• Sequenom

    Sequenom, Inc. has reported results from a study validating its laboratory-developed genetic test that combines patient disease stage with patient genetic variation to evaluate the risk of a patient with early or intermediate AMD to progress to advanced choroidal neovascularization within two, five and 10 years.

    Investigators used patient DNA samples made available through the National Eye Institute's Age-Related Eye Disease Study (AREDS). More than 2,000 patients were genotyped for 13 single nucleotide gene polymorphisms in genes previously shown to be associated with CNV. Sequenom compared the predictive value of a phenotype model, based on the assessment of disease grade currently used in clinical practice.

    The predictive model that combined genotype with phenotype was found to be more accurate in predicting CNV progression (AUC=0.96) than the phenotype model alone based on disease grade (AUC=0.89), concluding that inclusion of the genotype assessment is more effective in predicting CNV progression compared with phenotype alone.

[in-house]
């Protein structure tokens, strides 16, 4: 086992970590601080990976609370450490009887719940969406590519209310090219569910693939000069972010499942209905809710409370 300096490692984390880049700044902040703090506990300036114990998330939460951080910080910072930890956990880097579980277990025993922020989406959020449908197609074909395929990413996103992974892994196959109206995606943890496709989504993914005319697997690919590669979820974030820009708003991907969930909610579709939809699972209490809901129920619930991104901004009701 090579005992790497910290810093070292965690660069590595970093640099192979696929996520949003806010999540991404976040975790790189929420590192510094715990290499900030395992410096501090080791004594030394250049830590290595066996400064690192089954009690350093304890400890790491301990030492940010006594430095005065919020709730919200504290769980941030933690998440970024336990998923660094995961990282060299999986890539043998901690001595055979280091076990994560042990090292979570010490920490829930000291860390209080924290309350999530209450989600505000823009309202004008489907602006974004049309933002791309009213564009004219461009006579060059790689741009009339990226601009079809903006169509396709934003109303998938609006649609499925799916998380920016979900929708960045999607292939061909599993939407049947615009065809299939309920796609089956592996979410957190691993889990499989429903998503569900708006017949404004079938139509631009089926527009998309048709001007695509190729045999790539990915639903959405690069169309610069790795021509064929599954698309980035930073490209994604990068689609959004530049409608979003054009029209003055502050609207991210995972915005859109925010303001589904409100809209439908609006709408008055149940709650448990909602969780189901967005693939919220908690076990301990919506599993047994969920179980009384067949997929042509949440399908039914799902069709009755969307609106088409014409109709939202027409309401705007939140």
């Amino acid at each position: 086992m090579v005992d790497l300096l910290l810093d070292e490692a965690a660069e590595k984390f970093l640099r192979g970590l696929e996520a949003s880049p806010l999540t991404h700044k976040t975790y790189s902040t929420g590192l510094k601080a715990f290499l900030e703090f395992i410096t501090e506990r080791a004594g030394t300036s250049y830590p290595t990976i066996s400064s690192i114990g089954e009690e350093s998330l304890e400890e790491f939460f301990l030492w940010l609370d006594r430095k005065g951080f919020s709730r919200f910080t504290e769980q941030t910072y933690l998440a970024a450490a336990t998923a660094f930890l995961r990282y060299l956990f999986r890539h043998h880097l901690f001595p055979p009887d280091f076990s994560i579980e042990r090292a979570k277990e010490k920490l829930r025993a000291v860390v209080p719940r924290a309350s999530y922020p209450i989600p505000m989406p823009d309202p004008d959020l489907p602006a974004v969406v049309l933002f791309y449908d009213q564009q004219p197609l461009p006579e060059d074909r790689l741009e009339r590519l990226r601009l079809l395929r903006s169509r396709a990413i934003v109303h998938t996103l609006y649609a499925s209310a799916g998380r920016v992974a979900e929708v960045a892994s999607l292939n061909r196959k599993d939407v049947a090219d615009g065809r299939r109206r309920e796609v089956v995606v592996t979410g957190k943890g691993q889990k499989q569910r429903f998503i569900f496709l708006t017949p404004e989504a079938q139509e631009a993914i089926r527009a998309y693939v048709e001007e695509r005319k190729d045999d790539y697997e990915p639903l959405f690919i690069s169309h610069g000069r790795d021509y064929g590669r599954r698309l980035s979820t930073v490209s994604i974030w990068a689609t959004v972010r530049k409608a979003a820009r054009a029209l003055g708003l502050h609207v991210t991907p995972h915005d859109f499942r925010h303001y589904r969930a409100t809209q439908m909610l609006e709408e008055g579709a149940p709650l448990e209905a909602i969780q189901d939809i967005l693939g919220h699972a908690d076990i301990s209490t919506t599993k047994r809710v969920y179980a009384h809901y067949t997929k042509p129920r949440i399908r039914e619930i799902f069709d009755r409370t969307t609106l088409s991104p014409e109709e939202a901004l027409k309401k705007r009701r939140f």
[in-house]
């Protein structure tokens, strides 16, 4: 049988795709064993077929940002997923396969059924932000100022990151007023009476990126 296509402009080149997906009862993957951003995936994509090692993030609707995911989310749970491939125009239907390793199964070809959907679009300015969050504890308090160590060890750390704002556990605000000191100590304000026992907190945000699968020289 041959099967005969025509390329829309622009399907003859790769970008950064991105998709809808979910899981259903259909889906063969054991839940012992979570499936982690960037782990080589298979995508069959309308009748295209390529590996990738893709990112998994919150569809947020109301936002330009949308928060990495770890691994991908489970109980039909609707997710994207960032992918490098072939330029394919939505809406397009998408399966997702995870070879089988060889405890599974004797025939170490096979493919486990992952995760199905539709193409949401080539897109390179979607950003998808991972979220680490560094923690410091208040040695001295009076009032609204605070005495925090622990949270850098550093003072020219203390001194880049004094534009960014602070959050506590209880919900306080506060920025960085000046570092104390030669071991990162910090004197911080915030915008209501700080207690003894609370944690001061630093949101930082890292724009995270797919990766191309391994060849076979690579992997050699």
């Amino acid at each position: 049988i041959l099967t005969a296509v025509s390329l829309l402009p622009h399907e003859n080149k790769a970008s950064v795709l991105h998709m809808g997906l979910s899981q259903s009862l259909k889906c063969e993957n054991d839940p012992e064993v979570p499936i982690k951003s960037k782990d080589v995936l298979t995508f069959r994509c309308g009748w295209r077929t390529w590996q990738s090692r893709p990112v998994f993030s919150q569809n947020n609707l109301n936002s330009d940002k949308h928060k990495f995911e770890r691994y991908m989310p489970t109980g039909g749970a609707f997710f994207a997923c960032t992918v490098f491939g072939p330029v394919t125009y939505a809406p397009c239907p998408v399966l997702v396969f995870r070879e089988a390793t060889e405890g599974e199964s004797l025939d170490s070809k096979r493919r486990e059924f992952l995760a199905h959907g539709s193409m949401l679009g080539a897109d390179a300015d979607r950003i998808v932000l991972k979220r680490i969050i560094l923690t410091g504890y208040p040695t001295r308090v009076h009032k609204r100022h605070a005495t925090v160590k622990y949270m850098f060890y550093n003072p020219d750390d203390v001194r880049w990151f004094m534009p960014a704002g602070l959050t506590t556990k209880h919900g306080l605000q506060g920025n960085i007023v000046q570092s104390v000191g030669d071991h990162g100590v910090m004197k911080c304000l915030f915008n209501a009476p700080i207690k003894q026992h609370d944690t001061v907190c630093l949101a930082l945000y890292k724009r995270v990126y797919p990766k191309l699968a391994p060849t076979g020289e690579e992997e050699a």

"Physicians today rely on an assessment of patient disease stage to predict the risk of progressing to CNV, and this genetic laboratory developed test will help improve the accuracy of prediction by assessing individual risk based on the genetic predisposition of the patient," said Allan T. Bombard, MD, Sequenom's chief medical officer.